Friday, April 5, 2013

The Rule of Thirds

One of the most basic rules of composition is the rule of thirds and works for any camera whether it is an iphone or high end SLR.  It also applies to any artistic medium like painting or architecture. 
Why and how this rule works is a tricky one to explain, the best answer can be found from it's origins by a 11th century Italian mathematician Leonardo Fibonacci and his golden ratio theory (don't worry I'm not going to get too philosophical).  

 Many camera phones and instant cameras have the option to make a grid like this appear on the screen. The grid makes it easier to compose the image into the rule of thirds, hence the screens are always divided into blocks of 3x3.    
The above two images are photographed at the same locations, but the photo on the left is composed without the rule of thirds.  While the image on the right has the castle, sky line and path all placed following the rule of thirds.  As you can see it makes for a more interesting image, rather than the castle shot straight in the middle.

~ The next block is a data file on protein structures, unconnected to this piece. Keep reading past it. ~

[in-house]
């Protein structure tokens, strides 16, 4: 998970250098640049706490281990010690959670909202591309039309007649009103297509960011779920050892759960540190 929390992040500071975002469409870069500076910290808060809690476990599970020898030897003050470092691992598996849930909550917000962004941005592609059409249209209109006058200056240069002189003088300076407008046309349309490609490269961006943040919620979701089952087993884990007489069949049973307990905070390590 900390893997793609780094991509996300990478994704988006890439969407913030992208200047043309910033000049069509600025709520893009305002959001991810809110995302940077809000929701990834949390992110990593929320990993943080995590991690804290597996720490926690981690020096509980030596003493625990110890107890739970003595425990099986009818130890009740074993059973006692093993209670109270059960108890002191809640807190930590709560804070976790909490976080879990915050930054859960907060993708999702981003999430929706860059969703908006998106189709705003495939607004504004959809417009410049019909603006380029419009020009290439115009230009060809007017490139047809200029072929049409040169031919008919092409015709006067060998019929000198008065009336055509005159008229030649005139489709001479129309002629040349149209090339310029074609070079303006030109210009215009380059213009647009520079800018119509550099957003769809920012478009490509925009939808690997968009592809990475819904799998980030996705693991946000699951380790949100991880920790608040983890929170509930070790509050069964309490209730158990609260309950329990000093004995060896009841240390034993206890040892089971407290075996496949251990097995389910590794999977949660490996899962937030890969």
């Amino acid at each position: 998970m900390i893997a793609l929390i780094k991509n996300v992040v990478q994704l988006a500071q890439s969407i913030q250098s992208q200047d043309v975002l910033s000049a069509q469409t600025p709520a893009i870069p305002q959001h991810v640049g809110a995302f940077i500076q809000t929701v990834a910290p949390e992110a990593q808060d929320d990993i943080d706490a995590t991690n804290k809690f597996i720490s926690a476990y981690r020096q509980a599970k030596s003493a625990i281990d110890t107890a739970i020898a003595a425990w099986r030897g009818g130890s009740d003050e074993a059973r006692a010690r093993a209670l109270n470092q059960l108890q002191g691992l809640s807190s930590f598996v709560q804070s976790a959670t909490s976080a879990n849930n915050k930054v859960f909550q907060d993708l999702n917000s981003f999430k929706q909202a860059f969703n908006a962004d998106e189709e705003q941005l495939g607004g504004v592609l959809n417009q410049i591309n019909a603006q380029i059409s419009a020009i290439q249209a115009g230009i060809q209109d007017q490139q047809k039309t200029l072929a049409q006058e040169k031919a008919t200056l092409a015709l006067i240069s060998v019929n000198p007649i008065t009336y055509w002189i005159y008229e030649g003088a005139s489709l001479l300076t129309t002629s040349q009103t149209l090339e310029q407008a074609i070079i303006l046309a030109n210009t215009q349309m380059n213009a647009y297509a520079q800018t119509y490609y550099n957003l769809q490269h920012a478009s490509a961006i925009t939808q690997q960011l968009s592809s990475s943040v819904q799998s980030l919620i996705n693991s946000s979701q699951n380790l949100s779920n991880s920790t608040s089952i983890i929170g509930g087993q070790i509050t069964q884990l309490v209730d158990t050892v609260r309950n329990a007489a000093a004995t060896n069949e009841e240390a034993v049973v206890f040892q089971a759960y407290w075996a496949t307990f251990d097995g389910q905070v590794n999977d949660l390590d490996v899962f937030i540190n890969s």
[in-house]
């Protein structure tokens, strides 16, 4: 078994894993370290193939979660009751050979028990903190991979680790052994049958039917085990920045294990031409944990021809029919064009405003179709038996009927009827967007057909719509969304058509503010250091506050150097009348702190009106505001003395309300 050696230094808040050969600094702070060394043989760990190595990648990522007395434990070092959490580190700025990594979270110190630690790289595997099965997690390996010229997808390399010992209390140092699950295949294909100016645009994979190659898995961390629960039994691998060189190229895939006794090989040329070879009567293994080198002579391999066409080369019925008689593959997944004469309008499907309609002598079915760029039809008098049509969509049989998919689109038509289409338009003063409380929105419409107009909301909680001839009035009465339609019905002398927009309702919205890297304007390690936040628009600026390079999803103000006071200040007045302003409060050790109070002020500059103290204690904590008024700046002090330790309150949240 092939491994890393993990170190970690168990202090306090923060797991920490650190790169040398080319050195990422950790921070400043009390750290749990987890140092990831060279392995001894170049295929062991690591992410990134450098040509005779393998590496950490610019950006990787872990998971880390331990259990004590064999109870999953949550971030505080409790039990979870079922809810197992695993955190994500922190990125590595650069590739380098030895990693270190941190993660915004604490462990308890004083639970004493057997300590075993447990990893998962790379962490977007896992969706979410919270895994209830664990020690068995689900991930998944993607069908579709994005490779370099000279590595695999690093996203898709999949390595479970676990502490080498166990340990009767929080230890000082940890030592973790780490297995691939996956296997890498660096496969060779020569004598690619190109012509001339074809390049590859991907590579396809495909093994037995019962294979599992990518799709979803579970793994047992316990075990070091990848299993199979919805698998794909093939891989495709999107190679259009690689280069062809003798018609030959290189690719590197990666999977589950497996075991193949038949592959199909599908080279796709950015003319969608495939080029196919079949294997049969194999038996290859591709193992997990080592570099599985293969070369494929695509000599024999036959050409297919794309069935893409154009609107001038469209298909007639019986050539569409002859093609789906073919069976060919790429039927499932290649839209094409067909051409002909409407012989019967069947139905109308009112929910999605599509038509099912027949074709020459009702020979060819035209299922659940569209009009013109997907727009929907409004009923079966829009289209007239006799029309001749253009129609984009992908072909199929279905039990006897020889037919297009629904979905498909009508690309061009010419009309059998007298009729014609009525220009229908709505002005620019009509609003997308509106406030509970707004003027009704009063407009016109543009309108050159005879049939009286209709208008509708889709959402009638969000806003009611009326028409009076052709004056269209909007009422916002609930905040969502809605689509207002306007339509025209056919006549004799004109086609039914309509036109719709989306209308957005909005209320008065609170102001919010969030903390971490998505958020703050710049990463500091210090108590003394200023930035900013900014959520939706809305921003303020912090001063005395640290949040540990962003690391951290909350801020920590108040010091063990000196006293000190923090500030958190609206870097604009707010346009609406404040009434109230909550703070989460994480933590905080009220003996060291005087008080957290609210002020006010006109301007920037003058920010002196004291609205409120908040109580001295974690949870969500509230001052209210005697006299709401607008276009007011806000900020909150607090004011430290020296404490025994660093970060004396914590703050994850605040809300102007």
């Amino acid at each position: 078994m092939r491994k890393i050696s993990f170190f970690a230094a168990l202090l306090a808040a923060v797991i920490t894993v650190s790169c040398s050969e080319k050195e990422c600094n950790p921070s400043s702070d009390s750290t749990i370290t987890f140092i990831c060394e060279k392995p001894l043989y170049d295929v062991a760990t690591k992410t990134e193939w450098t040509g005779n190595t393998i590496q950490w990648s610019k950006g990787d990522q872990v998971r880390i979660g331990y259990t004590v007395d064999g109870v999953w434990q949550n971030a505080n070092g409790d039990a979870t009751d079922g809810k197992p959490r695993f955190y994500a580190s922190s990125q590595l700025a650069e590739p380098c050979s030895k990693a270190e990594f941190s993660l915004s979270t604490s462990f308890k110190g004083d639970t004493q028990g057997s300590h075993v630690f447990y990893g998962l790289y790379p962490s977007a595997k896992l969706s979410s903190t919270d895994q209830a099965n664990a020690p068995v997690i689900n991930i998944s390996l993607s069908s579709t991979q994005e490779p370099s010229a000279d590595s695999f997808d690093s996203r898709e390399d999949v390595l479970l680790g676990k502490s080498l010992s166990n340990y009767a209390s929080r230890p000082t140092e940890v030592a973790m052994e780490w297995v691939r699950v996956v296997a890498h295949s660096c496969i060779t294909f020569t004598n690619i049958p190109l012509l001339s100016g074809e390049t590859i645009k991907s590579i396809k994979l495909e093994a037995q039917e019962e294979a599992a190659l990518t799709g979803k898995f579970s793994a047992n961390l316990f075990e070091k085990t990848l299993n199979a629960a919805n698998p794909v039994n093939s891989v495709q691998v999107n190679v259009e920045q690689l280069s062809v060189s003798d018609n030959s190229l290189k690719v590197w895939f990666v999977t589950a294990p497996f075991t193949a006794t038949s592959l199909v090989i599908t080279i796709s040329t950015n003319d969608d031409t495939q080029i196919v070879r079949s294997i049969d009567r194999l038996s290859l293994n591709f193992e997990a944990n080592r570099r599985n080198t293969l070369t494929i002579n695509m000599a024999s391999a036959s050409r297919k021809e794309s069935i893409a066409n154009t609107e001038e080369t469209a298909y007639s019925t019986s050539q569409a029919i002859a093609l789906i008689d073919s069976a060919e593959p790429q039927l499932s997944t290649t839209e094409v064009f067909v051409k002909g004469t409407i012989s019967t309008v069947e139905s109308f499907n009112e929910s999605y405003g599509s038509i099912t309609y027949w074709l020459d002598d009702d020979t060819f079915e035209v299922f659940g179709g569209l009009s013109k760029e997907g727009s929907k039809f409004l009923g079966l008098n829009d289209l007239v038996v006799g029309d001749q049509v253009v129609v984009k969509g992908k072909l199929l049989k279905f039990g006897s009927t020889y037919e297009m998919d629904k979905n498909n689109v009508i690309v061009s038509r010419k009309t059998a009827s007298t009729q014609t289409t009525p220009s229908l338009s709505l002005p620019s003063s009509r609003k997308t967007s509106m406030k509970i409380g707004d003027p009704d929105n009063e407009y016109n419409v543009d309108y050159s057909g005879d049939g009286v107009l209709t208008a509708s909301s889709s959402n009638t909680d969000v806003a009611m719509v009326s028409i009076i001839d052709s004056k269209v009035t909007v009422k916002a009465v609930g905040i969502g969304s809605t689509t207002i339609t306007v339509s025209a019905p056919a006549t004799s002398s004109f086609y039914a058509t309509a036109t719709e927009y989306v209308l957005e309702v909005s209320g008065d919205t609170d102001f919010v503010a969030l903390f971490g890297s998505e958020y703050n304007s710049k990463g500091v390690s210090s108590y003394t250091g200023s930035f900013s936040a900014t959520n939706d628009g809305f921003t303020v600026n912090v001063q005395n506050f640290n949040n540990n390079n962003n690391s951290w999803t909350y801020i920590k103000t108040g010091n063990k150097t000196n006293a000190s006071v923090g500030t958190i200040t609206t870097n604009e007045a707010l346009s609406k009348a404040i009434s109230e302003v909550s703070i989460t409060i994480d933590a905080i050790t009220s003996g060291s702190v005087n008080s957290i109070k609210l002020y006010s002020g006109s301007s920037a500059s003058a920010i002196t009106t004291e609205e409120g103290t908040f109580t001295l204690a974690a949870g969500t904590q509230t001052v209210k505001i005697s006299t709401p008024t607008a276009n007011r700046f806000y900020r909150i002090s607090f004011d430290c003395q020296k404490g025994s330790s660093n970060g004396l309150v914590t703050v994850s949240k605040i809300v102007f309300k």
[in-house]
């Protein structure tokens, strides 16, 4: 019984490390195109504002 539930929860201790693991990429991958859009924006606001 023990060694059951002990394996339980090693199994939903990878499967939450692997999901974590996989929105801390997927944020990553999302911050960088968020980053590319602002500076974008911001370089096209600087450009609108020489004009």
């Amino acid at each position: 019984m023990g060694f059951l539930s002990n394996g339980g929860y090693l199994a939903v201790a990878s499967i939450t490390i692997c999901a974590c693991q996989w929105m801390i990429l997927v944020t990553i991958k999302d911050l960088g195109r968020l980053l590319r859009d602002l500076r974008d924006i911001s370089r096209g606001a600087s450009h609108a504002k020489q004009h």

The shadow cast by the cross was composed with the rule of thirds in mind.  

The above two images demonstrate the rule of thirds, the first image shows two thirds of sky to give a sense of space and the vastness of the plains.  The second image is the same photo cropped but this time two thirds of the photo shows the ground, and one third sky to draw attention to the road (Route66 Arizona).  The same image cropped differently using the rule of thirds can produce two images very different from each other. 

Remember these rules are not set in stone, but before you start breaking the rules it's best you know them first. 

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